North West’s Chief Crown Prosecutor from 2011 till 2015, the irrepressible Nazir Afzal OBE says what he believes and believes what he says. He then instigates action.

Unfazed by controversy, Nazir’s media contributions are informative, incisive and underpinned by his respect for each and every human being.

“Every name on every piece of paper in every case is a person,” he says. “Some professionals need reminding.”

Now, in his quest to tackle injustices and racism, Nazir has penned The Prosecutor, a riveting insight into our justice system and his own pursuit of truth.

He states, “I’m sharing the voices of victims and survivors who’ve rarely been heard. The truth may scare people. The truth may not improve things today, but ultimately it will do so.”

The book

The Prosecutor’s initial draft explored Nazir’s 13 most noteworthy cases and advised on entering the profession. This dry approach revealed little of his empathy and communication skills, so Nazir backtracked. Delving into his first 20 years, his disclosures pinpoint an understanding of and support for the underdog, in particular violated women and sexually exploited children.

Early years

Brummie-born Nazir, 57, an ‘outsider’ and son of immigrant Peshawar parents experienced racism. At eight, he saw death at first-hand. A cousin his age had dehydrated. She died in his arms on the grueling three and a half-week bus trip overland from his brother’s wedding in Pakistan. He reflects, “Nowadays, a couple of tablets would’ve saved her.”

The family also lost a cousin to the IRA during Mr. Afzal senior’s army catering years in Ulster. Then, in February 2019, Nazir’s nephew was murdered in Birmingham. Nazir wrote, “I’ve prosecuted hundreds of killings, but nothing could prepare me for one of my family being stabbed to death.”

Education and career

The first of six siblings to attend school, Nazir graduated in law from the University of Birmingham, qualified as a solicitor and, in 1991, as a prosecutor, moved to London. Fearless, ambitious for professional not material success, this father of four admits his low boredom threshold, even early on, had him overreach himself. He’d opt for challenging cases others rejected, and often win them. Prosecutions ranged from Princess Diana’s stalker and the 90s ‘gay slayer’ to celebrities and the quirky couple whose copulation in a railway carriage caused passengers less concern than their post-coital ‘lighting up’ in the no-smoking carriage! The latter case resulted in a Victoria Wood sketch and global confirmation of our national eccentricity!

Impact and efficiency

In 2001, aged 39, Nazir became London’s first Muslim assistant chief crown prosecutor (CCP). Additional to the taxing ‘day job’, he was pivotal in introducing 2006’s anti-football violence and anti-racism legislation. In 2008, four years after victims had first sought his help, Nazir, now the CPS lead on honour-based violence, helped enact the world’s first protection orders on forced marriage and honour-based violence.

Mover ‘n’ shaker up North

In 2011, North West CCP Nazir re-opened the Rochdale grooming gangs’ investigation, previously closed for fear, perhaps, of appearing racist. Setting a precedent, this case spawned an awareness of UK child sex exploitation hitherto under wraps. Up here, amidst his myriad of trials, Nazir oversaw the Stepping Hill Hospital poisonings, the convictions of policewomen’s killer Dale Cregan, Chetham’s School of Music’s sex abuser head Michael Brewer and the acquittal of householders who’d killed burglars.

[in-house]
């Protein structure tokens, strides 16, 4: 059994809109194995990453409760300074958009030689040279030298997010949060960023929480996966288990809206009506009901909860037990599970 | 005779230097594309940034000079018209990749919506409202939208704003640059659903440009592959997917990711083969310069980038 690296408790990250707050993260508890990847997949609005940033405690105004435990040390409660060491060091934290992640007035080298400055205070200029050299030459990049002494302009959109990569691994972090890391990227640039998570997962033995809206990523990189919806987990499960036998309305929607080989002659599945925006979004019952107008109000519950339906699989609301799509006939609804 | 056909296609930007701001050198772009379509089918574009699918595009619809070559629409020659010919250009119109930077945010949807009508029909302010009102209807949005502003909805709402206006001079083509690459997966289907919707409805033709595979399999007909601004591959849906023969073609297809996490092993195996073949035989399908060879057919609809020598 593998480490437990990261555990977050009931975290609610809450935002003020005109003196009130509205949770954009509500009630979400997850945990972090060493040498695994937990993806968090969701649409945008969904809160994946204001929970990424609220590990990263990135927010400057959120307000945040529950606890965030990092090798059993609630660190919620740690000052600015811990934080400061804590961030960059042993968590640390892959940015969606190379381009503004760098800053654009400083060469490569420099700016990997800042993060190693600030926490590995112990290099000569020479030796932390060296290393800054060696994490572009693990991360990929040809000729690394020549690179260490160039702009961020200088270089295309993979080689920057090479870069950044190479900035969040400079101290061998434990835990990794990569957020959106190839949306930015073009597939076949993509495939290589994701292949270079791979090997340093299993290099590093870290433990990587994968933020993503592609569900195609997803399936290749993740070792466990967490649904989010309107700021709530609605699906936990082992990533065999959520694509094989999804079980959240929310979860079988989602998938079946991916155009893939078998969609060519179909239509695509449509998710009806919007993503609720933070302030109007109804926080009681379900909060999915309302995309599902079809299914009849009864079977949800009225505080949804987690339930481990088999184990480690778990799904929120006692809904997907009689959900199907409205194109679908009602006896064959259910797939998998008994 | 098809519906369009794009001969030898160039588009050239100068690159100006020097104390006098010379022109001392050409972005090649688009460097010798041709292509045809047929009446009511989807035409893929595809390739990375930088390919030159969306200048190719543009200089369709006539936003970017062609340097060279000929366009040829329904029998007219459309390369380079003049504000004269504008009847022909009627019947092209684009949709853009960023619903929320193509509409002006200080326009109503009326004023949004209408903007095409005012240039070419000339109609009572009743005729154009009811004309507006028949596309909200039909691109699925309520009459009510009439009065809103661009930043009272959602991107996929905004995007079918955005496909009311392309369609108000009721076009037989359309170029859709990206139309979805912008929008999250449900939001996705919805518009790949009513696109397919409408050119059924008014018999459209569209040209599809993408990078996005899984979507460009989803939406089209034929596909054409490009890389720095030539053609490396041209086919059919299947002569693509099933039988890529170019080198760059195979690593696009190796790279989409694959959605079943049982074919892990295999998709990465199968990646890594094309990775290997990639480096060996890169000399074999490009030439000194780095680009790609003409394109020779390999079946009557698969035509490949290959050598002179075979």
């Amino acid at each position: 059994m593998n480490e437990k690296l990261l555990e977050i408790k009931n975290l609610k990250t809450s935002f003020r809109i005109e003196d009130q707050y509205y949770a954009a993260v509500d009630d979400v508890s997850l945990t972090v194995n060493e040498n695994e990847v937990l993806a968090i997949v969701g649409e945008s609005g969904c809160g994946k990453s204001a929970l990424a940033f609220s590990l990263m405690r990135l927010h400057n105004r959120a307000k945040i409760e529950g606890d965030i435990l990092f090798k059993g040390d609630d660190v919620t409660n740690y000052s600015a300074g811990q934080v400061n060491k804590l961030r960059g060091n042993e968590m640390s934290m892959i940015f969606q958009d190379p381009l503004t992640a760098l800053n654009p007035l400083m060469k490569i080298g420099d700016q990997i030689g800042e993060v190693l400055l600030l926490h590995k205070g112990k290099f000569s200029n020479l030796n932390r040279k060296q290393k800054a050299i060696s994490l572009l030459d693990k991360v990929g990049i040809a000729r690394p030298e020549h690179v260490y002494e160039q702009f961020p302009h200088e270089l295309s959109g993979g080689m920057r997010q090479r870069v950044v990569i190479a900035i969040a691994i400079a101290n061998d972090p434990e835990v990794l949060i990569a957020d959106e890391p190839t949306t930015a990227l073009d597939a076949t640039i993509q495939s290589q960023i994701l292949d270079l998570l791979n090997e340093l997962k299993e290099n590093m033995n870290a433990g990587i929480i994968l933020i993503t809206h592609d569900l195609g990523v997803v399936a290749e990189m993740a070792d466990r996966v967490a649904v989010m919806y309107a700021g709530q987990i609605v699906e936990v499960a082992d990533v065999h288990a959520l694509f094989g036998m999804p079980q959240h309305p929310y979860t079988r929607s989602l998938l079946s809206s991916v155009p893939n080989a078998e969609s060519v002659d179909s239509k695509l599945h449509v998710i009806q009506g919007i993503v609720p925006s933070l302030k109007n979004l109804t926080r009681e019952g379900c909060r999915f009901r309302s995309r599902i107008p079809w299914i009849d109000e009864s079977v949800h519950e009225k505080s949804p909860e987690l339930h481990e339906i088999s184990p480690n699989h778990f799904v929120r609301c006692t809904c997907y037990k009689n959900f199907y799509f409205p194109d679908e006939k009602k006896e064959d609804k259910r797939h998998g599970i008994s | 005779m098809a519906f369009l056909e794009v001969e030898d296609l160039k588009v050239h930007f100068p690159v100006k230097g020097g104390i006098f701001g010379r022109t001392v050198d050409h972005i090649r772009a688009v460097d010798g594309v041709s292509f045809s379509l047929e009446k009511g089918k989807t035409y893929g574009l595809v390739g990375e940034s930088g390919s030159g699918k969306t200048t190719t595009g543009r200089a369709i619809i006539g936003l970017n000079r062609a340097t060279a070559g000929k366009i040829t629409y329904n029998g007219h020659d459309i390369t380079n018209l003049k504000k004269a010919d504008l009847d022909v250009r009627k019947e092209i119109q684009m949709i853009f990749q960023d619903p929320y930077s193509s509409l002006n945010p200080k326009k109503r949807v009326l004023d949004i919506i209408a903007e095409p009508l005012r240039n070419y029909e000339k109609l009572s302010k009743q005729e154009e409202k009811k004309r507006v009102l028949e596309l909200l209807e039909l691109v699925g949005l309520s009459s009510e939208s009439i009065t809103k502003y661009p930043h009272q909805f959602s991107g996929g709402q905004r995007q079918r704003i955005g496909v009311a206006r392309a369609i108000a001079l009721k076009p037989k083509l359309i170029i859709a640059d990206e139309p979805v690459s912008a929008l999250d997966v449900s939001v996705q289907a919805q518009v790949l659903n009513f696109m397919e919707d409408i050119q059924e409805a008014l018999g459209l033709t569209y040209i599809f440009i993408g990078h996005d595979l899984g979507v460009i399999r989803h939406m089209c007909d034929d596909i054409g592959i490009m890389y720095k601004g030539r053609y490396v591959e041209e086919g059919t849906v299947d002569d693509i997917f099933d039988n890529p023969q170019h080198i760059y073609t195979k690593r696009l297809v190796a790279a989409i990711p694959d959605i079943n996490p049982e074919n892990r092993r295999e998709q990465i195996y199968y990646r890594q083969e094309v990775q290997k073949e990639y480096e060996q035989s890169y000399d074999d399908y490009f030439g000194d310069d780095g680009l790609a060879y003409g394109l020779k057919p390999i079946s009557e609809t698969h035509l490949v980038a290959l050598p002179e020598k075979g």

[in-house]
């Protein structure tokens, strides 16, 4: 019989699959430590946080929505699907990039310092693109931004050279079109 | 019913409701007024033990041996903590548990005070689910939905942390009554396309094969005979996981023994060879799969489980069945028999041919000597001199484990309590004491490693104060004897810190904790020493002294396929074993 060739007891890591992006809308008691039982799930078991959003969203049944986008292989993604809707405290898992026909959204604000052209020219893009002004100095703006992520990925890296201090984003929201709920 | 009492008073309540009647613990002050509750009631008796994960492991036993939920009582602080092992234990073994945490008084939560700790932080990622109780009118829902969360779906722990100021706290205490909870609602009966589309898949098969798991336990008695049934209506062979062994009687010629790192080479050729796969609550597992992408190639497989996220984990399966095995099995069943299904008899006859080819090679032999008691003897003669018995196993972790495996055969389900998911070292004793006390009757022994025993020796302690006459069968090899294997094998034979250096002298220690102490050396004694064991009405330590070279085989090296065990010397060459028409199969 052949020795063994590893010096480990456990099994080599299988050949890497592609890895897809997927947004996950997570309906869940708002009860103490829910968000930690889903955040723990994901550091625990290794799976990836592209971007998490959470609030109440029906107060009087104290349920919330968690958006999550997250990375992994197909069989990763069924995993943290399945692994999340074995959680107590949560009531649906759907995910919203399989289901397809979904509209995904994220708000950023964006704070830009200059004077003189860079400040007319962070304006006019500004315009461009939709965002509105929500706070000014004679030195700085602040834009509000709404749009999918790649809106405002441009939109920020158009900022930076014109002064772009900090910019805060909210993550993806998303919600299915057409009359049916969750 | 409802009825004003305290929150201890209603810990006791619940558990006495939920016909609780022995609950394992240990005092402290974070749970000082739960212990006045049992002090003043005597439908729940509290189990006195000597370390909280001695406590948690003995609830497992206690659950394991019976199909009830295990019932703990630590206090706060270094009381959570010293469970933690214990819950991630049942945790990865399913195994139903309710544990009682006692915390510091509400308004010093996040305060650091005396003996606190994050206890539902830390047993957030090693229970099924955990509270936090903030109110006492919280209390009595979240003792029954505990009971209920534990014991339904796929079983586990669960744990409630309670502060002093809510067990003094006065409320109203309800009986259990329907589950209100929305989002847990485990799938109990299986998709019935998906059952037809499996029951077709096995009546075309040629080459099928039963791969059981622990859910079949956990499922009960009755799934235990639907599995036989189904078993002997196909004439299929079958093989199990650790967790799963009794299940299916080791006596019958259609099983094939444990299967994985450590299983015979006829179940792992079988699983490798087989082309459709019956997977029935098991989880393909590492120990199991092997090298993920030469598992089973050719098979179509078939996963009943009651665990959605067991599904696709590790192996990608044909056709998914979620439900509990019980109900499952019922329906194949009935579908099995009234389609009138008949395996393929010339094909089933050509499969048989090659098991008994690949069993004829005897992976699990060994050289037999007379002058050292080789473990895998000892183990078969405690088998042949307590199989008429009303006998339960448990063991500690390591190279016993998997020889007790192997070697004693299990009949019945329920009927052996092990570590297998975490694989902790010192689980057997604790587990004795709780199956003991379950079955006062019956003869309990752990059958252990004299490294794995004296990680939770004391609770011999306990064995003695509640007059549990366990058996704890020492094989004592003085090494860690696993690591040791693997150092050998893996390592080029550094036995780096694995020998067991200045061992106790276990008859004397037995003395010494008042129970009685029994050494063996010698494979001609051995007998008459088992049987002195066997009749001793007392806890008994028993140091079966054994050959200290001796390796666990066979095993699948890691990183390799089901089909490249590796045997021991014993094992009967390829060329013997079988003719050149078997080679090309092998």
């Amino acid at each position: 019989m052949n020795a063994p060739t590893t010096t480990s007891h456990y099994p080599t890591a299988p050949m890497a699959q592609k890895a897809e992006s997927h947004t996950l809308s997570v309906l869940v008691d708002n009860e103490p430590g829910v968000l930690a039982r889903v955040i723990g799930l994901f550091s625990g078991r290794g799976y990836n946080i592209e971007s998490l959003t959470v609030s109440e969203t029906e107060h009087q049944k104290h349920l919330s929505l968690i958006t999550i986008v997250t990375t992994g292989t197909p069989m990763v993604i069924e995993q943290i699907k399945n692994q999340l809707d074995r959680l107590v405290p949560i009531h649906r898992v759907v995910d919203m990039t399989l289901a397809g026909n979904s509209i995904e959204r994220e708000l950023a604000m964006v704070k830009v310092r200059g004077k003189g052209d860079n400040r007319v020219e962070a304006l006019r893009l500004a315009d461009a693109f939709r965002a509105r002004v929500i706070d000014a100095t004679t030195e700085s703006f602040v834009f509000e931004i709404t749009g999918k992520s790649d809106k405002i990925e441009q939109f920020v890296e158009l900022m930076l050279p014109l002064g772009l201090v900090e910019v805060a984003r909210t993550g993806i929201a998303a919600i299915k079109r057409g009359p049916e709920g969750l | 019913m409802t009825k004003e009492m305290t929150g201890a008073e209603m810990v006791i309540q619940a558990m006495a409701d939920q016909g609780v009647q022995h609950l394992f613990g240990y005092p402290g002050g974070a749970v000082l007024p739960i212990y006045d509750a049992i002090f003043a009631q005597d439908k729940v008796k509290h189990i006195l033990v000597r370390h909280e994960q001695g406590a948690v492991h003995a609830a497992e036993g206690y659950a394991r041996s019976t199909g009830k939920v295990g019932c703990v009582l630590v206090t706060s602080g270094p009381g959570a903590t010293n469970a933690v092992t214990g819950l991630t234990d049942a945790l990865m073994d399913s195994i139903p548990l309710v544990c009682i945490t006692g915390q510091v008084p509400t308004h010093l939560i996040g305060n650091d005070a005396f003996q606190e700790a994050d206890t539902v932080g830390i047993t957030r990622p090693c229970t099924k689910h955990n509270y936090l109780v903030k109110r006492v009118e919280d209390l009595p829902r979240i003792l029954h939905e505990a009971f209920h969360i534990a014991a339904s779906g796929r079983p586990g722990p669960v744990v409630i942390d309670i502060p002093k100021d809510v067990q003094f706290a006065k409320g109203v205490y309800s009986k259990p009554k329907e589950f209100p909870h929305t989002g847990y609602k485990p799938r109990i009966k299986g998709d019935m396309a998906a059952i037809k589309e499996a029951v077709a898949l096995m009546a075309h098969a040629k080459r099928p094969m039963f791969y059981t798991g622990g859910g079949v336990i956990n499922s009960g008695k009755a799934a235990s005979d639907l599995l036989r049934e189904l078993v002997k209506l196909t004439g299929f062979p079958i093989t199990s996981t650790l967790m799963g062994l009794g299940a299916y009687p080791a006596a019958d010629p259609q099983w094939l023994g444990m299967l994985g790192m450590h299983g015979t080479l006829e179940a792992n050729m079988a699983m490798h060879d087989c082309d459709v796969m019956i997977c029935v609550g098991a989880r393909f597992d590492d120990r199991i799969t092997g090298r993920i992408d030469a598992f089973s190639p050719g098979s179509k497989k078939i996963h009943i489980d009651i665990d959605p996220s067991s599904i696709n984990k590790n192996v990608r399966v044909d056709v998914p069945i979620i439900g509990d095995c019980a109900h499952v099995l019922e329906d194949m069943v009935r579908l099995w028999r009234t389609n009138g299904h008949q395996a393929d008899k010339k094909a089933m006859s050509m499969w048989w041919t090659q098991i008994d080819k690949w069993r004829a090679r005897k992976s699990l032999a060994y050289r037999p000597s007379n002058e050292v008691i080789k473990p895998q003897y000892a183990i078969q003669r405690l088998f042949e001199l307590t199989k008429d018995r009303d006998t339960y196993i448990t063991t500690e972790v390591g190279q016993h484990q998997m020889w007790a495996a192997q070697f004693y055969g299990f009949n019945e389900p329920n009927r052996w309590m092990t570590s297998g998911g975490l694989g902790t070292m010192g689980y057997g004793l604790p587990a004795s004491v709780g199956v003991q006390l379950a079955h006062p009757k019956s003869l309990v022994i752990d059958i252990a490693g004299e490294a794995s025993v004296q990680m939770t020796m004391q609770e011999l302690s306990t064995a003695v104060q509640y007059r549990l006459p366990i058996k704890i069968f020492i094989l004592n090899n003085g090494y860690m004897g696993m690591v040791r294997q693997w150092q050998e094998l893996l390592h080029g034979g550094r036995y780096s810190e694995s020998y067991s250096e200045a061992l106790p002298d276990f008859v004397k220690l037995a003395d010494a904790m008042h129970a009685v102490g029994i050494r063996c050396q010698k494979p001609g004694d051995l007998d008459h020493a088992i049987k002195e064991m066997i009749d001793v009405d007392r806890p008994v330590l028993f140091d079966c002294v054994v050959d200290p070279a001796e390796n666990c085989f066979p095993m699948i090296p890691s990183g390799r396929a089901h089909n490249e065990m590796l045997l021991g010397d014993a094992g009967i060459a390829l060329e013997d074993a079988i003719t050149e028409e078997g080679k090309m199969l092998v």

Managing 800 lawyers and paralegals plus responsibility for 100,000 prosecutions annually was all-encompassing. After 25 stellar years at the forefront of the law, this knowledgeable and free spirit, constrained by bureaucracy, needed fresh challenges, and more family time.

So, in 2015, Nazir quit the CPS. He comments: “Law is a tool for something better in this world but not the be all and end all. Every prosecution’s a failure as someone’s been harmed. I’d rather stop it happening in the first place. Nowadays, I can do and say and go where I want and still be effective.”

What followed?

Chief executive of the Association of Police and Crime Commissioners from 2016, Nazir left the week of Manchester’s Arena bomb in May 2017. Prevented from offering national and international media outlets his professional and personal insider knowledge on the tragedy, he cut free. He states, “To make a difference, you must behave differently and engage the public, not exclude them.’

Natural freelancer

Still breaking boundaries, Nazir is two years into a three-year contract as the Welsh Government’s National Advisor on gender- based violence, the Chair of Rochdale’s Hopwood Hall College and an Independent Press Standards Committee member. Funded by the British Government International Development Department, his monthly consultations with the Pakistani Government on law reform will affect 200 million people. And should you require his services, however small, just ask!

Nazir believes: “If you don’t protect all minorities’ rights, all our rights are under attack. Hatred is learned behaviour. Diversity is not about colour but differing views, which, via education, bring us to a better place.”

Five years after leaving the CPS, Nazir remains a vocal and active force for change and good for those less able to deliver the messages. The Prosecutor explains it all.

The Prosecutor, Ebury Publishing (Penguin Books). Available from Waterstones & Amazon, £16.99.

Words by: Fay Wert

Image by: Julian Kronfli

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